Direct some city social funding to citizen-driven initiatives

In light of chronic under-funding of social services by the City of Ottawa, we believe that social spending should be restored to traditional channels and enhanced through the additional funding of local citizen-driven initiatives, such as localized social councils.

Carleton University’s Centre for Urban Research and Education (CURE) recently completed an analysis of the City of Ottawa’s budget trends showing that spending on social programs in Ottawa lags behind other budget items.

Since 2009, Ottawa has had the first or second highest median income of any metropolitan region in Canada. In addition, Ottawa has the fourth-highest home prices, which gives it the benefit of a rich tax base to properly fund social programs.

However, compared to spending on policing and protective services, and parks, recreation and health, spending on community and social services is much lower and has increased at a slower rate. In relative spending and per capita terms, it has declined.  This is in spite of an increasing population and a demonstrated need from vulnerable individuals, as indicated by the number of families seeking income assistance.

The analysis found disproportionately lower increases in Ottawa’s annual spending in the area of social services and support to vulnerable populations.  This situation has created a series of challenges for Overbrook as increased spending on social services is required to address issues created by existing socioeconomic and educational gaps, especially impacting youth.

A previous crime report that focused on Overbrook noted that “youth not attending school” has been a significant predictor of overall criminal activity, including minor property crime and drug offenses. Statistics show that 65 percent of all crime in Ward 13 in Ottawa are committed by youth, which is higher than the city average, and that nearly 20 percent of Overbrook residents do not have a high school diploma.

Another recent study found that on average, 14 per cent fewer students who attended four Ottawa high schools with the highest proportion of low-income students met the Grade 10 literacy standard compared to those attending four schools with the lowest proportion of low-income students.

Due to these factors, it is self-evident that funding for social service programming must be restored in the Overbrook neighbourhood, but new funding models in addition to this restored funding must be considered.  We would hope the City considers providing seed funding to localized social action councils.

Social action councils are specifically designed to increase citizen participation in community development in order to combat poverty and increase social inclusion.  They are grassroot organizations that provide for ancillary social service delivery directed by residents.

Social action councils work with individuals and groups to plan and implement projects or activities that improve or expand vital social services, come up with new ways to solve difficult problems, and improve the quality of life for citizens; especially those who are excluded and marginalized. Councils will be involved in organizing meetings, identifying problems, finding resources, bringing the right people to the table and supporting the many talented individuals and organizations in our community in making things better.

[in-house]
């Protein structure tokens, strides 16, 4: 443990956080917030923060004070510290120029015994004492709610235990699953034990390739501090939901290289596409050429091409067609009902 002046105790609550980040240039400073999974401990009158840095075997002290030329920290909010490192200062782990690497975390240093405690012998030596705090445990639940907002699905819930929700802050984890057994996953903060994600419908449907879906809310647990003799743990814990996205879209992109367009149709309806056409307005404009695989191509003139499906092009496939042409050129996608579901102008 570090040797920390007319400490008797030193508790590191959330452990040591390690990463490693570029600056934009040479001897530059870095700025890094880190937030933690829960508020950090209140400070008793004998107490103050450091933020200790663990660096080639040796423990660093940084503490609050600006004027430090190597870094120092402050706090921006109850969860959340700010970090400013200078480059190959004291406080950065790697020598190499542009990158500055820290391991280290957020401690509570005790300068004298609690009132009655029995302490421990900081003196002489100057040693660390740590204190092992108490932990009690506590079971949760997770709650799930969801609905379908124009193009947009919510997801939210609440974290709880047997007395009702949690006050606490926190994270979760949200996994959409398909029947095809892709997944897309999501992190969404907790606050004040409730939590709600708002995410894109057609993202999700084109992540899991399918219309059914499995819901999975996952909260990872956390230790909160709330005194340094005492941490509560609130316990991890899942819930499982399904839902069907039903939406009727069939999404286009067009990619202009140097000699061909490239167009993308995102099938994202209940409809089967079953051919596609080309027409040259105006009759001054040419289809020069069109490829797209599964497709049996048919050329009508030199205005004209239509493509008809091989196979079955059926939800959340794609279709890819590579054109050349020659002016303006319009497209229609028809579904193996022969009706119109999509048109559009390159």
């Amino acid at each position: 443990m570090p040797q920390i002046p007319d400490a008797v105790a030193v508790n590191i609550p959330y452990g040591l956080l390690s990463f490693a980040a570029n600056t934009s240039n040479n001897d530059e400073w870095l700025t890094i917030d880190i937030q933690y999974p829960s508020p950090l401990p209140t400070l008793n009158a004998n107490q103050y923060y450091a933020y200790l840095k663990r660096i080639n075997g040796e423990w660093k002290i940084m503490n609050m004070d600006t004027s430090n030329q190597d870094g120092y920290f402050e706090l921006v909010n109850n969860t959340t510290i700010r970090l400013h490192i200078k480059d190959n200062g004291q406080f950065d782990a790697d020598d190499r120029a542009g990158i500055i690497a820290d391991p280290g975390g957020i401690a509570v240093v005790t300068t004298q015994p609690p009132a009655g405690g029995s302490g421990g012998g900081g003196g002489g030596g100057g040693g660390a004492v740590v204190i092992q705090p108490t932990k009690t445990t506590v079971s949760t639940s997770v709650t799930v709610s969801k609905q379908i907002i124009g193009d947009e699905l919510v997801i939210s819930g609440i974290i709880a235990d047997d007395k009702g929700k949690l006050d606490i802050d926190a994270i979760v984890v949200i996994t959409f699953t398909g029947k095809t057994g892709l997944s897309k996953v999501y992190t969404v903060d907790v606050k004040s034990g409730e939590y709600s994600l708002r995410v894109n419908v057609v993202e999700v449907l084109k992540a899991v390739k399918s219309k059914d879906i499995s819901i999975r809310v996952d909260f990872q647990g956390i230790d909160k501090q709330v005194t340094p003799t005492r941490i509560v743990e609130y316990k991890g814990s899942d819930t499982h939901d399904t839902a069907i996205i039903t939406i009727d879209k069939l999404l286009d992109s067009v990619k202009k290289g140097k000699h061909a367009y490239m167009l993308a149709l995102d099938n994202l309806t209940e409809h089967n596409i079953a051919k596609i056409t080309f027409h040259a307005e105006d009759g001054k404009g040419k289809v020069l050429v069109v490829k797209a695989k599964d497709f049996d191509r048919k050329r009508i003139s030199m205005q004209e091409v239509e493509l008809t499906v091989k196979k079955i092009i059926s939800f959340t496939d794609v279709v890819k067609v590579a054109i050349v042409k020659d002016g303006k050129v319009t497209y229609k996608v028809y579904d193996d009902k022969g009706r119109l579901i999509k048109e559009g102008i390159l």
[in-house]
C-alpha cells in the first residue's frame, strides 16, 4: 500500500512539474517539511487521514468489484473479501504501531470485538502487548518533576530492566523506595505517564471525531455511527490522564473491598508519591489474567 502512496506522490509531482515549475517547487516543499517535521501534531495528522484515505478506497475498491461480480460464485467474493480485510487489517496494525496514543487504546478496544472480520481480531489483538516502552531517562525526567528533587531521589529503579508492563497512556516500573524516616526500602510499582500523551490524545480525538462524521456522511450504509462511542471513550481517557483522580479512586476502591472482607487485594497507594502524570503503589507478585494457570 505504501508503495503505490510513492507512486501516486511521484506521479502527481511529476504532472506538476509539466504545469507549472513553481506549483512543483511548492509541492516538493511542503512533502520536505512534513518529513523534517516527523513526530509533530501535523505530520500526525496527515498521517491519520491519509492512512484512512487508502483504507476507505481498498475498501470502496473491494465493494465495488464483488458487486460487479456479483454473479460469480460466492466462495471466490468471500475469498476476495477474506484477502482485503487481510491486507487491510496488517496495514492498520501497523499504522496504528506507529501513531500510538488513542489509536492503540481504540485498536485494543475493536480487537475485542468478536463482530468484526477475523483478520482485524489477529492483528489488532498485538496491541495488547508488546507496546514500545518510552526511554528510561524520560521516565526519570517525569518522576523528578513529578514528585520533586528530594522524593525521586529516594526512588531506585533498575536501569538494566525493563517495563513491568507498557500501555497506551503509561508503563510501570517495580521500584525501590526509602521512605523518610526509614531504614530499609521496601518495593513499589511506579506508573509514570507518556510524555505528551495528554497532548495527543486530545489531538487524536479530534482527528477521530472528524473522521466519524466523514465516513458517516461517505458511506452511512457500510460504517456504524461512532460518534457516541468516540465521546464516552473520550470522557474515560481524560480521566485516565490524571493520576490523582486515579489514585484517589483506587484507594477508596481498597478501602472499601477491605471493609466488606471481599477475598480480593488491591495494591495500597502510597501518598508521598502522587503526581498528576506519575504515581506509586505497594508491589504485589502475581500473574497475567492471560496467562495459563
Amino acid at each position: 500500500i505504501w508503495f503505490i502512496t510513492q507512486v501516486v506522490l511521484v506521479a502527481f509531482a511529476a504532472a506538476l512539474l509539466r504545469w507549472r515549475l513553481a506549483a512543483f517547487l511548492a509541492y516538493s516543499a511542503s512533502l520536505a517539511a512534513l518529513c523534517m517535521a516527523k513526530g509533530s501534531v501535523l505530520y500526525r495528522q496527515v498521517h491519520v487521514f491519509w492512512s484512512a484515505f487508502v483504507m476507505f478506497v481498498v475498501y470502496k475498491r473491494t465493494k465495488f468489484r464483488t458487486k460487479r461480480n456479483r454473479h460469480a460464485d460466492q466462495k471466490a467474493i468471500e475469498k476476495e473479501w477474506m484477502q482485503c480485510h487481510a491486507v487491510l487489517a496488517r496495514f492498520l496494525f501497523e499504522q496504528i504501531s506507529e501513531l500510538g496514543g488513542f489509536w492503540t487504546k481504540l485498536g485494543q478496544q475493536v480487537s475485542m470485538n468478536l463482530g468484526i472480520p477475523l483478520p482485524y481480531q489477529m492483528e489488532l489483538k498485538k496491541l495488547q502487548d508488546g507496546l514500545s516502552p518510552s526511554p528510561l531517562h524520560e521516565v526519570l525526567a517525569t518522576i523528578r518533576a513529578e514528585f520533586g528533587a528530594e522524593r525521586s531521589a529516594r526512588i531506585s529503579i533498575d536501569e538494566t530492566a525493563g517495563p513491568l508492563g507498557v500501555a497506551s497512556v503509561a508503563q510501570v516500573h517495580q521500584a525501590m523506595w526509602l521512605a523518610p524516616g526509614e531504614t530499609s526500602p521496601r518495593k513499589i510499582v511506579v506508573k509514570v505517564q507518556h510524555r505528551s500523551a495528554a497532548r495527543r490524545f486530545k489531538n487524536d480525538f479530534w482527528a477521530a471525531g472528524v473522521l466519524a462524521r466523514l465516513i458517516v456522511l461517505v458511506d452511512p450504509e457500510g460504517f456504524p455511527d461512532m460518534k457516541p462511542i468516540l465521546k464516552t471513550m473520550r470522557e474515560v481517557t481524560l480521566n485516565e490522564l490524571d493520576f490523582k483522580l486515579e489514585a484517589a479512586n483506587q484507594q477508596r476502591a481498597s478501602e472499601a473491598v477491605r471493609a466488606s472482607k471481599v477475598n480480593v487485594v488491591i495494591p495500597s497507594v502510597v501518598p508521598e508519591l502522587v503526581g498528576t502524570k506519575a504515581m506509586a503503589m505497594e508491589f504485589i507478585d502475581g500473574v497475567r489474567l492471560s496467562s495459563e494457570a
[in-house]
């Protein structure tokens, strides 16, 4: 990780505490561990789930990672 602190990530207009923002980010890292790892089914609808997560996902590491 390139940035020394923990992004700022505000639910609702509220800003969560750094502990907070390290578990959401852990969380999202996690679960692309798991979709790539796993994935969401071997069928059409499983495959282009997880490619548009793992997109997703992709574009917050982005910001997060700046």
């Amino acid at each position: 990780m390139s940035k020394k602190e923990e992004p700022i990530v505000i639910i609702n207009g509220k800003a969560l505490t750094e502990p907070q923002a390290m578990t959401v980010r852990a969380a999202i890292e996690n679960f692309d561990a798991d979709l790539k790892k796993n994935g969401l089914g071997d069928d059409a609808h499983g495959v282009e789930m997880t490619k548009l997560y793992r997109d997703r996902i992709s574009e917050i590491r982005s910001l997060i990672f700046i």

The mandate for social action councils are therefore to catalyze “social action projects”. Social action projects are carried out by individuals or groups of people working together for the good of others.

The objective of such projects are to bring about social change that will benefit communities in a holistic fashion. Projects will engage with issues such as access to political participation, the environment, climate change, community cohesion, livelihoods and education.

Projects will typically give participants a deeper understanding of the cultural and social issues that affect their neighbourhoods. Projects will identify and engage networks that will help achieve collective community goals, especially concerning poverty alleviation.

According to recent statistics, Overbrook was one of the least socioeconomically advantaged neighbourhoods in Ottawa. Personal and property crime rates are also higher than the city average.

The goal of “social action projects” in Overbrook will be to strategically target some of these problems and apply social entrepreneurial and business consultancy methodologies to address them. Community partners will advise on potential sources of funding and or project participants.  Through a Council for Social Action in Overbrook, the neighbourhood will be able address action items including increasing after-school homework help for children throughout the neighbourhood and establishing a Free Store on a regular basis.  As a consequence, we implore the City to consider setting aside a modest amount in its budget ($5,000) to pilot project the concept of a localized social action council in Overbrook.  Such funding could be administered by the local community resource centre.